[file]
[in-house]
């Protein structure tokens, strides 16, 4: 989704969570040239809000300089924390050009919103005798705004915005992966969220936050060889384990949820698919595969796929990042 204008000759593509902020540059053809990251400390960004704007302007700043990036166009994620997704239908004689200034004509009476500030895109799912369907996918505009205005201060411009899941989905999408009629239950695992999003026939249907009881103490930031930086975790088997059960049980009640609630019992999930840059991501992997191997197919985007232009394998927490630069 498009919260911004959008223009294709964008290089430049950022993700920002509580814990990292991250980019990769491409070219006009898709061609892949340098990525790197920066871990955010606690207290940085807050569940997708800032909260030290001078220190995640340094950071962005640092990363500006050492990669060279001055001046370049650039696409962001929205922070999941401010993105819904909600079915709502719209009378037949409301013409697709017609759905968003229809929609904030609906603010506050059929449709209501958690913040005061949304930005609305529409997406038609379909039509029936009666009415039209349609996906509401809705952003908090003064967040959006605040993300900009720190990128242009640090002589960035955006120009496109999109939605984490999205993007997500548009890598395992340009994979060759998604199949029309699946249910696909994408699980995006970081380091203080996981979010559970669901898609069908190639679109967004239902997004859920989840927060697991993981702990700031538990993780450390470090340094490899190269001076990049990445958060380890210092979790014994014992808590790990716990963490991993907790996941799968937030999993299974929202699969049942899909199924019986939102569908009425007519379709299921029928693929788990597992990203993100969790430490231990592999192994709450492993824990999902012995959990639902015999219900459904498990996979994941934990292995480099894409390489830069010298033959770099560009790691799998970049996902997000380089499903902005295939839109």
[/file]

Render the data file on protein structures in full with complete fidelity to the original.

[in-house]
């Protein structure tokens, strides 16, 4: 989704969570040239809000300089924390050009919103005798705004915005992966969220936050060889384990949820698919595969796929990042 204008000759593509902020540059053809990251400390960004704007302007700043990036166009994620997704239908004689200034004509009476500030895109799912369907996918505009205005201060411009899941989905999408009629239950695992999003026939249907009881103490930031930086975790088997059960049980009640609630019992999930840059991501992997191997197919985007232009394998927490630069 498009919260911004959008223009294709964008290089430049950022993700920002509580814990990292991250980019990769491409070219006009898709061609892949340098990525790197920066871990955010606690207290940085807050569940997708800032909260030290001078220190995640340094950071962005640092990363500006050492990669060279001055001046370049650039696409962001929205922070999941401010993105819904909600079915709502719209009378037949409301013409697709017609759905968003229809929609904030609906603010506050059929449709209501958690913040005061949304930005609305529409997406038609379909039509029936009666009415039209349609996906509401809705952003908090003064967040959006605040993300900009720190990128242009640090002589960035955006120009496109999109939605984490999205993007997500548009890598395992340009994979060759998604199949029309699946249910696909994408699980995006970081380091203080996981979010559970669901898609069908190639679109967004239902997004859920989840927060697991993981702990700031538990993780450390470090340094490899190269001076990049990445958060380890210092979790014994014992808590790990716990963490991993907790996941799968937030999993299974929202699969049942899909199924019986939102569908009425007519379709299921029928693929788990597992990203993100969790430490231990592999192994709450492993824990999902012995959990639902015999219900459904498990996979994941934990292995480099894409390489830069010298033959770099560009790691799998970049996902997000380089499903902005295939839109």